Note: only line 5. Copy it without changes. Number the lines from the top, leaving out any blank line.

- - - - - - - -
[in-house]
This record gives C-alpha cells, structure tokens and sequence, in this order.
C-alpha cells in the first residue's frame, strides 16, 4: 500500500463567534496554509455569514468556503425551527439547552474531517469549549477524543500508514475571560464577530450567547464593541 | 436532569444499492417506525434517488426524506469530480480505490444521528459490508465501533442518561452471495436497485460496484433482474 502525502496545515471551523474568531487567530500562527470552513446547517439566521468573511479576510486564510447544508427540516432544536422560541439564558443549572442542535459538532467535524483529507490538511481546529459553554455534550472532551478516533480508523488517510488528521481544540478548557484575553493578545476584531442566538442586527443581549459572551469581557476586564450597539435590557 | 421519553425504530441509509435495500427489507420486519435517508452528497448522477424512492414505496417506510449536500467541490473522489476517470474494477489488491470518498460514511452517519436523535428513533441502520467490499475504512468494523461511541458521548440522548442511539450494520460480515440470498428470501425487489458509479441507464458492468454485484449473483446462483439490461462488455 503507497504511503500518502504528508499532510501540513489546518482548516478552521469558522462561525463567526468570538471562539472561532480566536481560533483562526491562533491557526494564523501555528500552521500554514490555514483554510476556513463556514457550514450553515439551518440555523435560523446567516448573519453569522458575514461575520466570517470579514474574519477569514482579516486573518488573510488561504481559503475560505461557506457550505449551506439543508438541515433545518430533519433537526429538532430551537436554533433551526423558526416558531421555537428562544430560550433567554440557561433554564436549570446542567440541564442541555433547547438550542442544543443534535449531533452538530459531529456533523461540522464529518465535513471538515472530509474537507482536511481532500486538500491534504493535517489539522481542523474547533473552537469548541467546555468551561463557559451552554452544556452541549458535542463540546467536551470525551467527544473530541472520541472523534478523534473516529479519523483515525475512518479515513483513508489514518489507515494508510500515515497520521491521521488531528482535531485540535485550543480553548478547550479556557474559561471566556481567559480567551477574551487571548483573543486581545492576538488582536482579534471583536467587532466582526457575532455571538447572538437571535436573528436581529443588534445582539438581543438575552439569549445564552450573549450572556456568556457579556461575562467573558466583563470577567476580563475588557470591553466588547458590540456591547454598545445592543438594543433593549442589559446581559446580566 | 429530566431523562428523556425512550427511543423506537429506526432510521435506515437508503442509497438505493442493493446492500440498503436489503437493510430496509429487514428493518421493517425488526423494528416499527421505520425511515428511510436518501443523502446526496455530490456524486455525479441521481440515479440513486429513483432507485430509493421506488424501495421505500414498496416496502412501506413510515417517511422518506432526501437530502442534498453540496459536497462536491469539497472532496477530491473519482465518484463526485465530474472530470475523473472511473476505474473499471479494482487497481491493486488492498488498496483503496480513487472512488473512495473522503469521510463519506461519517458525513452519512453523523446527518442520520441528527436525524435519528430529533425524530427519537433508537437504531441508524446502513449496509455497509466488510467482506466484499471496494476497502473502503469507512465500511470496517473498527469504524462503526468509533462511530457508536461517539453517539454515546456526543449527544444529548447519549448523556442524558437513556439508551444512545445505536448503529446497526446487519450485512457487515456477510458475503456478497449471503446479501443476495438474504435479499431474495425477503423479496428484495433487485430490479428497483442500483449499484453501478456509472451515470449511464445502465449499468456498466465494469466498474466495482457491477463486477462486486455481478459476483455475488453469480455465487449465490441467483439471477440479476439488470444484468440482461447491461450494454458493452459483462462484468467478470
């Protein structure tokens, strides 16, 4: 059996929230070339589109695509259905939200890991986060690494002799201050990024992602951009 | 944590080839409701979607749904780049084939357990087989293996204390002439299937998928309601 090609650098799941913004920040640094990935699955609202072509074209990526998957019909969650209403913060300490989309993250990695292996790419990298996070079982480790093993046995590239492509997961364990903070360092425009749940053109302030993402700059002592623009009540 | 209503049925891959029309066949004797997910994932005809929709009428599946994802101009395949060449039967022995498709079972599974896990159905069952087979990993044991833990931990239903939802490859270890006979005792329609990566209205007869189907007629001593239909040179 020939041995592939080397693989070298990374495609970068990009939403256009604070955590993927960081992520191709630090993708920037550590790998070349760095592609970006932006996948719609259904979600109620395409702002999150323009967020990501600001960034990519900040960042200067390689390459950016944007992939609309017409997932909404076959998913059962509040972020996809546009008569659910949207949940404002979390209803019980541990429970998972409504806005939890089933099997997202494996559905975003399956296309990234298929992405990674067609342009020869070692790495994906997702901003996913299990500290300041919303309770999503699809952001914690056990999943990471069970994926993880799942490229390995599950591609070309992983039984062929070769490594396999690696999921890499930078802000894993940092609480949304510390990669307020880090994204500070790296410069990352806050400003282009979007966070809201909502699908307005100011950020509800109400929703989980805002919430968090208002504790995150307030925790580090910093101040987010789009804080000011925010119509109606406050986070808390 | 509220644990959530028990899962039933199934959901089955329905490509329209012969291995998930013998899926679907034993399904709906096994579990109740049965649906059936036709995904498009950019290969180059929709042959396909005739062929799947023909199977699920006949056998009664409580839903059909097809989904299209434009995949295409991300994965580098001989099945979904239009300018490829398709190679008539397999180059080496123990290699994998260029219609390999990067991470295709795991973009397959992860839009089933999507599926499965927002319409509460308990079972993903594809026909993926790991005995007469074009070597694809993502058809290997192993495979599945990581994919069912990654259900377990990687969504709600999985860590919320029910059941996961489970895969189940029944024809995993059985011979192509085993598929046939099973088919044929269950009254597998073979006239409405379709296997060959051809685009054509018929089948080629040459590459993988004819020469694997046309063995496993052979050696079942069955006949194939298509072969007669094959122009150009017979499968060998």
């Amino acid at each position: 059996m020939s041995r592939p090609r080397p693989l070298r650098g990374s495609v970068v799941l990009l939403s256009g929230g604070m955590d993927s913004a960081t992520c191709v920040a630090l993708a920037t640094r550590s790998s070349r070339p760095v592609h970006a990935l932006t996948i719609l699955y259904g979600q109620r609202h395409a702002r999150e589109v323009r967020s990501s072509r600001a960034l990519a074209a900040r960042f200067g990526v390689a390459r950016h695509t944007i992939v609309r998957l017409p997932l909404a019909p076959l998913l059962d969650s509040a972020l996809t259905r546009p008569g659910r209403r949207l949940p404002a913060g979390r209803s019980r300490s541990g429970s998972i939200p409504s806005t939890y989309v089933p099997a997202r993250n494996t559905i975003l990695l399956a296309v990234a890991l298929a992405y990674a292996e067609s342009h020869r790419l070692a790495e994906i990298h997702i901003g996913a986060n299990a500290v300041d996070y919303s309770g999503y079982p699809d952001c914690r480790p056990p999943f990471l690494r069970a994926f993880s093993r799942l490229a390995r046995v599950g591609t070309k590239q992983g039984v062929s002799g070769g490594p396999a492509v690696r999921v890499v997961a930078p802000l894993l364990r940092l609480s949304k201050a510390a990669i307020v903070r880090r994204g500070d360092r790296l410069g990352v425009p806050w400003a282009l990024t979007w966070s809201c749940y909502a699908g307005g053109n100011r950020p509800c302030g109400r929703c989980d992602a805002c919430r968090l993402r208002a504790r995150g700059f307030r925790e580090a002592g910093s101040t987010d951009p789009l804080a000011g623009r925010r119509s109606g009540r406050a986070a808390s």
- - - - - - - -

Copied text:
């Amino acid at each position: 059996m020939s041995r592939p090609r080397p693989l070298r650098g990374s495609v970068v799941l990009l939403s256009g929230g604070m955590d993927s913004a960081t992520c191709v920040a630090l993708a920037t640094r550590s790998s070349r070339p760095v592609h970006a990935l932006t996948i719609l699955y259904g979600q109620r609202h395409a702002r999150e589109v323009r967020s990501s072509r600001a960034l990519a074209a900040r960042f200067g990526v390689a390459r950016h695509t944007i992939v609309r998957l017409p997932l909404a019909p076959l998913l059962d969650s509040a972020l996809t259905r546009p008569g659910r209403r949207l949940p404002a913060g979390r209803s019980r300490s541990g429970s998972i939200p409504s806005t939890y989309v089933p099997a997202r993250n494996t559905i975003l990695l399956a296309v990234a890991l298929a992405y990674a292996e067609s342009h020869r790419l070692a790495e994906i990298h997702i901003g996913a986060n299990a500290v300041d996070y919303s309770g999503y079982p699809d952001c914690r480790p056990p999943f990471l690494r069970a994926f993880s093993r799942l490229a390995r046995v599950g591609t070309k590239q992983g039984v062929s002799g070769g490594p396999a492509v690696r999921v890499v997961a930078p802000l894993l364990r940092l609480s949304k201050a510390a990669i307020v903070r880090r994204g500070d360092r790296l410069g990352v425009p806050w400003a282009l990024t979007w966070s809201c749940y909502a699908g307005g053109n100011r950020p509800c302030g109400r929703c989980d992602a805002c919430r968090l993402r208002a504790r995150g700059f307030r925790e580090a002592g910093s101040t987010d951009p789009l804080a000011g623009r925010r119509s109606g009540r406050a986070a808390s």